While completing a routine inspection of the National Fossil Exhibit in the National Museum of Natural History, conservation staff spot something unusual: a maroon blotch on one fossil’s dark, rough surface. Hypothesizing that the blotch was perhaps candle wax or even some sort of mineralization, they chemically test it to learn its composition. As it turns out, the blotch was primarily sugar— a visitor most likely spilled some sort of Red Slurpee or Kool Aid on the ancient bones. As this dramatic example shows, visitors do not always follow rules such as “No eating or drinking in the exhibit.” In fact, many have thrown gum on outdoor pavement, flung cheeseburger wrappers over barriers, or spilled drinks in the museum. If FM teams could convince visitors to adhere to museum policies more frequently, they may save thousands in cleaning costs each year. A children’s rhyme may be the simple, effective tool that most FM teams are missing.
Museums are popular field trip destinations, and rhyme is an engaging and fun way to communicate information. Educating field trip groups via a children’s rhyme will allow FM teams to engage a large number of visitors at once, thereby increasing policy adherence and achieving cleaner facilities that cost less to maintain. From Schoolhouse Rock songs like “I’m Just a Bill” to DC Metro ads like “Keep Your Eyes Off the Fries”, rhymes are used in a variety of settings to make a message more appealing and memorable, so why not use them in museums too?
Melody Powell, the Director of the Infant and Toddler Programs at the Smithsonian’s Early Enrichment Center (SEEC) and an Early Childhood Educator, agrees that there is something special about rhyme. “It’s just really nice even as an adult to read a book that rhymes to kids. It feels good. And you remember them, rhymes are tied to memory,” she says. Powell says that rhymes are used in her daycare on a daily basis, and that they are especially useful in behavior modification. For instance, she and other teachers at her facility often use small, impromptu rhymes such as “Before you play, you need to throw away!” to encourage good behavior. And these rhymes work. In this case, the child threw away her trash without any need for reprimanding from the teacher. Just as children in this daycare throw their trash away in response to a rhyme, children in field trip groups may avoid littering or chewing gum in response to one too.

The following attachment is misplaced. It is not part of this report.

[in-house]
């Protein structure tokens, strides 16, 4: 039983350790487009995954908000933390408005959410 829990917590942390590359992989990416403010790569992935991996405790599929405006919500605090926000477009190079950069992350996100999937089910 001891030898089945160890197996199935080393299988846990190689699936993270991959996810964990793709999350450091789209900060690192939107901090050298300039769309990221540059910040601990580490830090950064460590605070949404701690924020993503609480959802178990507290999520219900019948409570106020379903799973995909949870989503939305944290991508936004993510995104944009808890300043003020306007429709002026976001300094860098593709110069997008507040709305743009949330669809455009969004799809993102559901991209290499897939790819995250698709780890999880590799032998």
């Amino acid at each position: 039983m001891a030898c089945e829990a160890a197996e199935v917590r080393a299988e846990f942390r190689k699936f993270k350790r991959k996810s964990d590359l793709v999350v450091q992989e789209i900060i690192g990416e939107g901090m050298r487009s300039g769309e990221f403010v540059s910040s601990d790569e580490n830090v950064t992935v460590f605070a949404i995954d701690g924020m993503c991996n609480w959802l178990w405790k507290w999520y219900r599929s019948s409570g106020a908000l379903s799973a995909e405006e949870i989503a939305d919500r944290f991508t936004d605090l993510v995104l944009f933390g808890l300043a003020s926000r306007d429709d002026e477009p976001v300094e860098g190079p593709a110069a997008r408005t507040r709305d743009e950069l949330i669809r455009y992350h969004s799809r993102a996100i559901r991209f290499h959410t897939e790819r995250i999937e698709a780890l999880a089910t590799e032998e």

With the presence of free online rhyme dictionaries, creating a catchy rhyme does not have to be hard. We here at the Smithsonian Office of Facilities Management and Reliability (OMFR) created the following rhyme to connect with our visitors:
Welcome and hello, we are delighted to have you!
At the Smithsonian, we have nineteen museums and even a zoo.
If you’re looking for oil paintings, you’ll find quite a few!
And IMAX screens, statues, and butterflies too.
These exciting places are clean and neat, thanks to our great crew.
To help keep the Smithsonian tidy, we have a few things you can do:
Chew gum once you get back. Until then, leave it in your backpack.
Keep food and drink away from the collections, and follow the “Please Do Not Touch” signs’ directions.
Run and Jump once you are outside, and recycle unwanted paper with pride.
Thank you! Learn something new! And have fun!
We appreciate your cooperation a great ton.
The rhyme targets children under seven and mentions behaviors that can affect both facilities and museum collections, such as chewing gum indoors. (Gum can end up on carpet or even exhibit boards.) We chose not to include rules such as “No yelling” or “No going up the down escalator” to keep the rhyme short and to maintain a focus on clean buildings and artifacts.
Rhymes can easily be adapted into a variety of media, and with more options, teachers and their students are bound to find several exciting. We are currently adapting this rhyme into a children’s book called Potato the Pig Visits the Museum. However, the options do not have to stop there: it can also be adapted into an animation or a song. But for the less artistic, a simple poster will make an impact too. When several ready-to-go materials are available, busy teachers can dedicate an entire class period to learning about proper museum behavior. Otherwise, many teachers will simply gloss over rules during the bus ride, or they may never mention rules at all.
We believe that rhyme holds tremendous potential to change the way young visitors think of a museum’s policies and its facilities. While a rhyme might not eliminate messes by 100%, even a modest decrease in such a large group will make a noticeable difference. Less resources spent on messes means that more resources can be devoted to backlogged work requests or to special initiatives like a LEED certification. Custodial staff, teachers, docents, and security officers will appreciate the less frequent messes and good behavior too. At the end of the day, facilities managers and staff work to provide an optimal experience for museum visitors, and all efforts and avenues to achieving that goal matter.